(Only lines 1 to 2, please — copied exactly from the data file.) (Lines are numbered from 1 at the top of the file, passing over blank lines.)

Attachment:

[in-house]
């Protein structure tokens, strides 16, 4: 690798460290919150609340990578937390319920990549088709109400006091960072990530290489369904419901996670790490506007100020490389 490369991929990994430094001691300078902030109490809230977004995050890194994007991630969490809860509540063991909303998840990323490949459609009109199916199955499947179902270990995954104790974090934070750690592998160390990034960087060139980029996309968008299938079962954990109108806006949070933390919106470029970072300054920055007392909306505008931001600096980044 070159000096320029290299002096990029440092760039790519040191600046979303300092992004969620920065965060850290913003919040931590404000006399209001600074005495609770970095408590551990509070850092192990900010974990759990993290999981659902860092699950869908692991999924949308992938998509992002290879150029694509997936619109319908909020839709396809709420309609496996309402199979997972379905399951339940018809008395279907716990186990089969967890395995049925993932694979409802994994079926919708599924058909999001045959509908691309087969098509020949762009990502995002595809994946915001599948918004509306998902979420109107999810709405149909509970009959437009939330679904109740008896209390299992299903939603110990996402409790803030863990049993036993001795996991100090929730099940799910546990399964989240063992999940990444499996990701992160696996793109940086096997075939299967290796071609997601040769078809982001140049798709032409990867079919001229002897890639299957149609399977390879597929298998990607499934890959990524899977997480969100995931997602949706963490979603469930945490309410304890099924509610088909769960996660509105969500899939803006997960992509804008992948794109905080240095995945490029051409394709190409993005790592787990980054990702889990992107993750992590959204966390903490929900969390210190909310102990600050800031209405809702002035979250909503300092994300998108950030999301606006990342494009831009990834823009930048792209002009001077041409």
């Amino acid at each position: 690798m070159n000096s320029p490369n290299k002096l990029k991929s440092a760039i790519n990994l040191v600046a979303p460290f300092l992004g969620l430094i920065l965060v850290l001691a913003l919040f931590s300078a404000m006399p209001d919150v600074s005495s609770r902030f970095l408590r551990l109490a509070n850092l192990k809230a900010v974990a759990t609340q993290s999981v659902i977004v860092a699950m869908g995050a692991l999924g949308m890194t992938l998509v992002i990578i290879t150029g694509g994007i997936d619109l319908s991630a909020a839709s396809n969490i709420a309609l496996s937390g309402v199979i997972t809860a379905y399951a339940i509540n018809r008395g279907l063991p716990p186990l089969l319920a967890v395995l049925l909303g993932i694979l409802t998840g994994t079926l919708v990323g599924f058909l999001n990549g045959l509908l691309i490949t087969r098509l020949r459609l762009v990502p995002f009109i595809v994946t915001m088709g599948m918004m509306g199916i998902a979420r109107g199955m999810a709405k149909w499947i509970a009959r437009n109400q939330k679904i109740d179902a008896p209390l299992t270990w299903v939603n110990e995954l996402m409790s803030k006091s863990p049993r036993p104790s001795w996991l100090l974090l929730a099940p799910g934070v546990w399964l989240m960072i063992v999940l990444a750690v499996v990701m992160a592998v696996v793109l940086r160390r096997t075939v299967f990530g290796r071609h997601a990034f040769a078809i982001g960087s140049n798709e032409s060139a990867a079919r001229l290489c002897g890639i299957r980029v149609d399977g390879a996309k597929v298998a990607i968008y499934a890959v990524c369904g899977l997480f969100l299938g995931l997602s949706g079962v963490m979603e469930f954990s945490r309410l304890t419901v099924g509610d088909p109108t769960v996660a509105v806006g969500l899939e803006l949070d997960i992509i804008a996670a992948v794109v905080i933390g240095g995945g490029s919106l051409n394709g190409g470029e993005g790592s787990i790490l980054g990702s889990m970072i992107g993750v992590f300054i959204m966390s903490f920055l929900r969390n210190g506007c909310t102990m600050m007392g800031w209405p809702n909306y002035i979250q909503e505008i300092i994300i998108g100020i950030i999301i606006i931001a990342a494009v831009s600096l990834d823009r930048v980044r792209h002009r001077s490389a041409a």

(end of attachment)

[in-house]
């Protein structure tokens, strides 16, 4: 690798460290919150609340990578937390319920990549088709109400006091960072990530290489369904419901996670790490506007100020490389 490369991929990994430094001691300078902030109490809230977004995050890194994007991630969490809860509540063991909303998840990323490949459609009109199916199955499947179902270990995954104790974090934070750690592998160390990034960087060139980029996309968008299938079962954990109108806006949070933390919106470029970072300054920055007392909306505008931001600096980044 070159000096320029290299002096990029440092760039790519040191600046979303300092992004969620920065965060850290913003919040931590404000006399209001600074005495609770970095408590551990509070850092192990900010974990759990993290999981659902860092699950869908692991999924949308992938998509992002290879150029694509997936619109319908909020839709396809709420309609496996309402199979997972379905399951339940018809008395279907716990186990089969967890395995049925993932694979409802994994079926919708599924058909999001045959509908691309087969098509020949762009990502995002595809994946915001599948918004509306998902979420109107999810709405149909509970009959437009939330679904109740008896209390299992299903939603110990996402409790803030863990049993036993001795996991100090929730099940799910546990399964989240063992999940990444499996990701992160696996793109940086096997075939299967290796071609997601040769078809982001140049798709032409990867079919001229002897890639299957149609399977390879597929298998990607499934890959990524899977997480969100995931997602949706963490979603469930945490309410304890099924509610088909769960996660509105969500899939803006997960992509804008992948794109905080240095995945490029051409394709190409993005790592787990980054990702889990992107993750992590959204966390903490929900969390210190909310102990600050800031209405809702002035979250909503300092994300998108950030999301606006990342494009831009990834823009930048792209002009001077041409």